Claes Oldenburg (born January 28, 1929) is a Swedish-born American sculptor, best known for his public art installations typically featuring large replicas of unknown objects. Another theme in his ham it up is soft sculpture versions of unmemorable objects. Many of his works were made in collaboration when his wife, Coosje van Bruggen, who died in 2009; they had been married for 32 years. Oldenburg lives and works in New York.
In 2002, New York’s Whitney Museum of American Art held a retrospective of Oldenburg and Van Brugen’s paintings; the same year, New York’s Metropolitan Museum of Art exhibited a series of his sculptures on the roof of the museum. Oldenburg also created a series of concept drawings as part of his series of giant monuments. With Van Bruggen, Oldenburg created large-scale sculptures for the Minneapolis Sculpture Garden, such as the Spoon Bridge and the Cherry (1985-88), as well as a soft, large-scale shuttlecock sculpture, especially for his 1995 work in A retrospective of his work at the Guggenheim Museum, New York. York City. Oldenburg and Van Bruggen continued their work into the 21st century with various sculptures, including Fallen Cone (2001), which was installed on the roof of a shopping mall in Cologne, Germany.
As a gift to the museum, Oldenburg and Van Brugen created their equestrian sculptural version in 1991. The brightly coloured sculptures are replicas of sweets, vegetables and meat and are displayed in a shop rented and used as a studio in Oldenburg. In one such performance, World’s Fair II (1962), Oldenburg hung a soft sculpture depicting New York’s upside-down skyline from the ceiling of a rented window in front of the audience. During many of the performances, the artist and Patty tumbled or danced on a floor full of debris.
As we approach its ninth decade, Oldenburg has slowed down its once frantic pace of productivity, but is still hard at work on community projects and large-scale sculptures.
As a child, he was fascinated by the idea of public monuments and began designing colossal sculptures for famous public places that he never thought would be created. But when life met art in 1969, the first large-scale monument – Lipstick (rising) on caterpillars – was actually fabricated as part of the Vietnam War protest that swept the Yale campus, Oldenburg’s alma mater. By 1960, Oldenburg had created sculptures containing simply depicted figures, letters and signs inspired by the Lower East Side area in which he lived, made from materials such as cardboard, canvas and newspapers; in 1961, he changed his method, creating sculptures of fine mesh, covered with plaster-impregnated canvas and enamel paint, depicting household items – clothes and food. Oldenburg’s 1966 exhibition in New York included, in addition to his soft sculptures, a series of drawings and watercolors, which he called Colossal Monuments.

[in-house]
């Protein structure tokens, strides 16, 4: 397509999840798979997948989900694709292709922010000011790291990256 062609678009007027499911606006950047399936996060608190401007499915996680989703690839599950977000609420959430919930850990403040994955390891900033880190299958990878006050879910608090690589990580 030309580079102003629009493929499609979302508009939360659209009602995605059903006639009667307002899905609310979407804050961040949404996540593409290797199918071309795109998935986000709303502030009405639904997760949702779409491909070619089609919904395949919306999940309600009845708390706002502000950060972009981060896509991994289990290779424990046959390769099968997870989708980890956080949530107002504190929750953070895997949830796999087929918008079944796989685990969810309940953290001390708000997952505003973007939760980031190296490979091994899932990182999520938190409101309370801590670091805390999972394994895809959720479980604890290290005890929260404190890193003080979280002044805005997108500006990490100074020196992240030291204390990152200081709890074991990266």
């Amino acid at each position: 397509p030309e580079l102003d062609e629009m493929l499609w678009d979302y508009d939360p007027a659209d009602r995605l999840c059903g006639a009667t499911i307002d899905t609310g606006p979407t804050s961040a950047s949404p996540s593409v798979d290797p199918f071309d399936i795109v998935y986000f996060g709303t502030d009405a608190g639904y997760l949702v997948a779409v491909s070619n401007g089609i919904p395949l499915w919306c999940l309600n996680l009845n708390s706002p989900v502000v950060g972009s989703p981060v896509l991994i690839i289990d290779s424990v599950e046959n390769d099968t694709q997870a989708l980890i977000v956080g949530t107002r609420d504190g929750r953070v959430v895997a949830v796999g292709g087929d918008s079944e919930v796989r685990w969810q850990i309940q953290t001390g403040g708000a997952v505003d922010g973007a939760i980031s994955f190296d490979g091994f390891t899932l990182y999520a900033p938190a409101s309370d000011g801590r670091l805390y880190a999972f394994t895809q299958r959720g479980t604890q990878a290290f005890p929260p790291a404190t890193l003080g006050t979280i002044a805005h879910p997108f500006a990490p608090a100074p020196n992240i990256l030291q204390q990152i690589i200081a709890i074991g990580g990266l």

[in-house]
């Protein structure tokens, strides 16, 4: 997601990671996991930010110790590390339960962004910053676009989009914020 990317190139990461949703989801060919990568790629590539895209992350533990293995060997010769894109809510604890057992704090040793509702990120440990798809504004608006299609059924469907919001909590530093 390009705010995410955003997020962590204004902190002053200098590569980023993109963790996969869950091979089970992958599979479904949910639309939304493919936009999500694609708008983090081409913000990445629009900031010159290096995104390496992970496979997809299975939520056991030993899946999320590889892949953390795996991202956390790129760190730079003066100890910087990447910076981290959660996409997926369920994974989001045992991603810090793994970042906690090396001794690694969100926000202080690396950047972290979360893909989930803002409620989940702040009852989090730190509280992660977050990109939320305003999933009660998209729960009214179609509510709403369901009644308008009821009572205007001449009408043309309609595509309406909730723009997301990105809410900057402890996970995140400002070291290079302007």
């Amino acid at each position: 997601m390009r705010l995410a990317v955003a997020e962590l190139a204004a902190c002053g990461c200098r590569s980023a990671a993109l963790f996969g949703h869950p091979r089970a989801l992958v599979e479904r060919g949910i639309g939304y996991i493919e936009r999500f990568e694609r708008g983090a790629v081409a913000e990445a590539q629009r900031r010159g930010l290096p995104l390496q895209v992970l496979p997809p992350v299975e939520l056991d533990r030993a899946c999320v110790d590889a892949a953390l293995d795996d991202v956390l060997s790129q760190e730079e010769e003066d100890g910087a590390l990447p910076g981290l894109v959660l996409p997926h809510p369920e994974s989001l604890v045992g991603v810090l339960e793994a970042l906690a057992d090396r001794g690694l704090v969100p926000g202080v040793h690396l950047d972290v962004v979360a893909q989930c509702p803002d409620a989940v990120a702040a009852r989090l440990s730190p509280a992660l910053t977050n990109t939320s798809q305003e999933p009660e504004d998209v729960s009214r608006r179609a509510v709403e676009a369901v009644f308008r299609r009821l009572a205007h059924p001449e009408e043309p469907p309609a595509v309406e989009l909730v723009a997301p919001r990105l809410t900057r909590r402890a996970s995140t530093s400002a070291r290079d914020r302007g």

Writing was Oldenburg’s main interest at the time, so when he returned to Chicago he worked as a journalist until 1952, when he enrolled at the Art Institute of Chicago to study art. From 1955 to 1956, Oldenburg was an art editor and illustrator for Chicago Magazine. One of his duties at the time was drawing cartoons for magazines. Oldenburg continued his studies at Yale University, then worked for the City News Bureau in Chicago, and attended the Art Institute of Chicago before moving to New York in 1953.
For some of his events, Oldenburg created huge objects from cloth stuffed with paper or rags. Oldenburg also created humor by depicting soft objects (such as baked potatoes) with hard materials, or hard objects (such as bathtubs) with soft materials. Oldenburg objects embody reality and become a source of humor.
Oldenburg’s many large-scale sculptures depicting mundane objects were ridiculed even before they were accepted. Iconic examples of Oldenburg’s early sculptures on display include the Giant BLT (Bacon, Lettuce and Tomato Sandwich) (1963), French Fries and Ketchup (1963), and Soft Toilet (1966). Many of Oldenburg’s colossal monuments were made with the help of a factory specializing in the construction of large sculptures. These and other early sculptures are complemented by several dozen works on paper from Oldenburg and Oldenburg with van Bruggen.